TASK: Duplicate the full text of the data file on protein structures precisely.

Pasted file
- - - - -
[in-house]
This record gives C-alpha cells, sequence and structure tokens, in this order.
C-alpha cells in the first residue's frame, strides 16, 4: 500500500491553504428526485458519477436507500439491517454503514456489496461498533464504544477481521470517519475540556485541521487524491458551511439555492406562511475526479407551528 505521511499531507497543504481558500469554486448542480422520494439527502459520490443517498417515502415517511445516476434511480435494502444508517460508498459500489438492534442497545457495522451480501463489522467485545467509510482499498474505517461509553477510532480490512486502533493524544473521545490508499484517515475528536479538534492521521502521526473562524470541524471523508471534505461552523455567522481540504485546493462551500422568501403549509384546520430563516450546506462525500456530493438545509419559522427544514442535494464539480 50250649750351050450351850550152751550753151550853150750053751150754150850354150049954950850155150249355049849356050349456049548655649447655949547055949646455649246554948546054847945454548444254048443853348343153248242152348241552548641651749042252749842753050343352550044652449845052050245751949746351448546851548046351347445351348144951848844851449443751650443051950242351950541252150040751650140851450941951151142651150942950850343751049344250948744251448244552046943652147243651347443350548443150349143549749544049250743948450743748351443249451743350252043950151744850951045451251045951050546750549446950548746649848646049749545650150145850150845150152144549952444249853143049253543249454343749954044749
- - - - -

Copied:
[in-house]
This record gives C-alpha cells, sequence and structure tokens, in this order.
C-alpha cells in the first residue's frame, strides 16, 4: 500500500491553504428526485458519477436507500439491517454503514456489496461498533464504544477481521470517519475540556485541521487524491458551511439555492406562511475526479407551528 505521511499531507497543504481558500469554486448542480422520494439527502459520490443517498417515502415517511445516476434511480435494502444508517460508498459500489438492534442497545457495522451480501463489522467485545467509510482499498474505517461509553477510532480490512486502533493524544473521545490508499484517515475528536479538534492521521502521526473562524470541524471523508471534505461552523455567522481540504485546493462551500422568501403549509384546520430563516450546506462525500456530493438545509419559522427544514442535494464539480 50250649750351050450351850550152751550753151550853150750053751150754150850354150049954950850155150249355049849356050349456049548655649447655949547055949646455649246554948546054847945454548444254048443853348343153248242152348241552548641651749042252749842753050343352550044652449845052050245751949746351448546851548046351347445351348144951848844851449443751650443051950242351950541252150040751650140851450941951151142651150942950850343751049344250948744251448244552046943652147243651347443350548443150349143549749544049250743948450743748351443249451743350252043950151744850951045451251045951050546750549446950548746649848646049749545650150145850150845150152144549952444249853143049253543249454343749954044749